Combination of drugs produces dramatic tumor responses in advanced melanoma patients

June 2, 2013

The combination of the immunotherapy drug ipilimumab and the investigational antibody drug nivolumab led to long-lasting tumor shrinkage in more than half of patients with metastatic melanoma, according to results from a Phase I trial simultaneously published online on Sunday, June 2, in The New England Journal of Medicine and presented by Memorial Sloan-Kettering Cancer Center researchers at the 49th Annual Meeting of the American Society of Clinical Oncology (ASCO).

Several patients experienced of more than 80 percent within 12 weeks of receiving the drugs, and the shrinkage was long lasting. Further, 40 percent of patients who received varying concurrent dosages had an objective response—meaning at least a 50 percent reduction in . Side effects from the drug combination were manageable and often reversible.

"We are very excited about the response rates these patients have experienced. This kind of deep and rapid has never been seen in melanoma using immunotherapy, and suggests that these two drugs could be better used in combination than alone," said Jedd D. Wolchok, MD, PhD. Dr. Wolchok, a medical oncologist at the Ludwig Center for at Memorial Sloan-Kettering, is lead author on The New England Journal of Medicine paper and also presented the findings at ASCO.

Dr. Wolchok and his team combined ipilimumab and nivolumab because promising results in preclinical testing suggested the drugs impact the immune system in a complementary way. By blocking the inhibitory marker CTLA-4, ipilimumab, which the FDA approved for advanced melanoma in 2011, activates the immune system, prompting to start attacking the tumor. Blocking PD-1 further activates T cells in a different manner, allowing them to continue the attack.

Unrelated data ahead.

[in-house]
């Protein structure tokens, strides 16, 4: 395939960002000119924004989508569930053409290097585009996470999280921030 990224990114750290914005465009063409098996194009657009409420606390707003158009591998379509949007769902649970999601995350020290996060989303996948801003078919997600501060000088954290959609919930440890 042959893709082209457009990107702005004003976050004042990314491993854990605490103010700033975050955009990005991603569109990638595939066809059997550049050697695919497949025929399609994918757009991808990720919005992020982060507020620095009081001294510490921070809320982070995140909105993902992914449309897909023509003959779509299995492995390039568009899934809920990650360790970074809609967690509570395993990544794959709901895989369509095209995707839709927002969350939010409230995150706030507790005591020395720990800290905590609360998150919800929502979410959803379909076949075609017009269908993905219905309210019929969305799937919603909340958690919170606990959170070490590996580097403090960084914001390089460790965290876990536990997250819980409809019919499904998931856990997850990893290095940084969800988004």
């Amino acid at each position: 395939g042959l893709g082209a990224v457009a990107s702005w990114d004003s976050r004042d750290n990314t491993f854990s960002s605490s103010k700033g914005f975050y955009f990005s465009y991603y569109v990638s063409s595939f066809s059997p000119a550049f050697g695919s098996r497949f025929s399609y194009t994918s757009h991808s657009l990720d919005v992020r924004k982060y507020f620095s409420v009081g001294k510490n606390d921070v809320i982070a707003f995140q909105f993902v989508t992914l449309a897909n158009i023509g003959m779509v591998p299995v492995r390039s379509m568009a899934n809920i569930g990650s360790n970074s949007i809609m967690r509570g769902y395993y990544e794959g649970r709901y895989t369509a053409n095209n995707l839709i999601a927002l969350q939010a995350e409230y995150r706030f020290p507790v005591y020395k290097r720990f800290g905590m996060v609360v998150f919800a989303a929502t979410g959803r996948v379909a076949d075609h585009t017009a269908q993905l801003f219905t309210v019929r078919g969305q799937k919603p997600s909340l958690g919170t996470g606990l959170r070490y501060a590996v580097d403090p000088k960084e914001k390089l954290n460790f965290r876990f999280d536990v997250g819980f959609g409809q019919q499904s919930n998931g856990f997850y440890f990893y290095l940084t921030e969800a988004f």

"Previous studies had shown that ipilimumab alone could prolong overall survival in advanced melanoma patients, and nivolumab alone could produce durable tumor responses in melanoma and other cancers, so the combination of the two drugs was quite logical and well supported by preclinical and clinical trial data," he said.

However, Dr. Wolchok notes that not all patients respond to immunotherapy and determining why some patients do not is becoming an extremely important part of advancing this field.

Because of the strong Phase I findings, researchers will begin testing the combination this June as a therapy for patients newly diagnosed with advanced melanoma in a randomized Phase III trial led by Memorial Sloan-Kettering and taking place at more than 150 institutions worldwide.

Explore further: ASCO: combo antibody therapy effective for melanoma

More information: Abstract - Hamid
Full Text
Abstract - Wolchok
Full Text
Editorial
More Information

Related Stories

ASCO: combo antibody therapy effective for melanoma

May 17, 2013
(HealthDay)—Concurrent use of two immune checkpoint antibodies—ipilimumab and nivolumab—may be effective for the treatment of advanced melanoma, according to a proof-of-principal study presented in advance of the annual ...

New drug improves progression-free survival, shrinks tumors in rare cancer for first time

June 1, 2013